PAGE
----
11. Since the rational soul makes judgments about what is just or beautiful, and decides whether some object is beautiful, whether such an action be just, there must exist an immutable justice and beauty from which discursive reason draws its principles. Otherwise, how could such reasonings take place  ? If the soul at times reasons about justice and beauty, but at times does not reason about them, we must possess within ourselves the intelligence which, instead of reasoning, ever possesses justice and beauty; further, we must within us possess the cause and Principle of Intelligence, the Divinity, which is not divisible, which subsists, not in any place, but in Himself; who is contemplated by a multitude of beings, by each of the beings fitted to receive Him, but which remains distinct from these beings, just as the centre subsists within itself, while all the radii come from the circumference to centre themselves in it. Thus we ourselves, by one of the parts of ourselves, touch the divinity, unite ourselves with Him and are, so to speak, suspended from Him; and we are founded upon Him (we are «edified» by Him) when we turn towards Him.

Taylor

XI. Since, therefore, the soul reasons about things just and beautiful, and inquires by a reasoning process whether this thing is just, and that is beautiful, it is necessary there should be something stably just, from which the reasoning of the soul originates; or how could it reason ? And if the soul at one time reasons about these things, but at another time not, it is necessary there should be an intellect in us, which does not reason about, but always possesses the just. It is likewise necessary that we should contain the principle and cause of intellect, and God; the latter of these not being divisible, but abiding, yet not in place, [but in himself,] and again being surveyed in each of the multitude of things that are able to receive him. They receive him, however, as something different from themselves; just as the centre of a circle is in itself, but each of the lines in the circle has its summit terminating in the centre, and the several lines tend with their peculiarity to this. For by a thing of this kind which is in us, we also touch, associate with, and are suspended from deity. But we are established in it more or less according as we converge to it in a greater or less degree.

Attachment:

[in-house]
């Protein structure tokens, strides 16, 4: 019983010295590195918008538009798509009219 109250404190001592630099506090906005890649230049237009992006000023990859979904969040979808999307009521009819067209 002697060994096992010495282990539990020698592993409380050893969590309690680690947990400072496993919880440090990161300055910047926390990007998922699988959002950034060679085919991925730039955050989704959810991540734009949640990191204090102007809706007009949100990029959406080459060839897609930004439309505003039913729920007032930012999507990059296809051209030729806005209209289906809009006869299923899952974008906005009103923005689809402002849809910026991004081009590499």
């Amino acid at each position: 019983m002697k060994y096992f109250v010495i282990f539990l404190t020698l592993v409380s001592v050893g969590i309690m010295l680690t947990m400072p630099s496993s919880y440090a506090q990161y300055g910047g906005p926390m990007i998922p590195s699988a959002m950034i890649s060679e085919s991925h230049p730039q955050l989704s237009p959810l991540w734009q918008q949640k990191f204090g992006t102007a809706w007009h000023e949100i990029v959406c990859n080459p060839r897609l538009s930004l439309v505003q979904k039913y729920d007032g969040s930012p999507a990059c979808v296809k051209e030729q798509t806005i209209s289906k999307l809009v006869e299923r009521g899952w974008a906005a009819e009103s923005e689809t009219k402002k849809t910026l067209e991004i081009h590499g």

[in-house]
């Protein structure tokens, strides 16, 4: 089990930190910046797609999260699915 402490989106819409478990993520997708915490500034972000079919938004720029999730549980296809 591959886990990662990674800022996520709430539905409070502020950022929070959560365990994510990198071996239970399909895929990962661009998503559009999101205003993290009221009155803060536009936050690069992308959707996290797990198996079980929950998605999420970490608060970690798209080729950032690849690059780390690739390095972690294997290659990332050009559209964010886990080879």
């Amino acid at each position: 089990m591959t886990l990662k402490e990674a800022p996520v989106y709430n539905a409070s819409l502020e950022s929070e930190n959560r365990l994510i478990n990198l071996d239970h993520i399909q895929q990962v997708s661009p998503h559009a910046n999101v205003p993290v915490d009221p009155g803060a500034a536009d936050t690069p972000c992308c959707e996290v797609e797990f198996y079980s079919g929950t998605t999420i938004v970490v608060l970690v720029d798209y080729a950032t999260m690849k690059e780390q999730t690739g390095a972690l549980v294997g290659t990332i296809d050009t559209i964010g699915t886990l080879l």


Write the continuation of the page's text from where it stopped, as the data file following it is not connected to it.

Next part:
MacKenna

11. Since there is a Soul which reasons upon the right and good - for reasoning is an enquiry into the rightness and goodness of this rather than that - there must exist some permanent Right, the source and foundation of this reasoning in our soul; how, else, could any such discussion be held? Further, since the soul’s attention to these matters is intermittent, there must be within us an Intellectual-Principle acquainted with that Right not by momentary act but in permanent possession. Similarly there must be also the principle of this principle, its cause, God. This Highest cannot be divided and allotted, must remain intangible but not bound to space, it may be present at many points, wheresoever there is anything capable of accepting one of its manifestations; thus a centre is an independent unity; everything within the circle has its term at the centre; and to the centre the radii bring each their own. Within our nature is such a centre by which we grasp and are linked and held; and those of us are firmly in the Supreme whose collective tendency is There.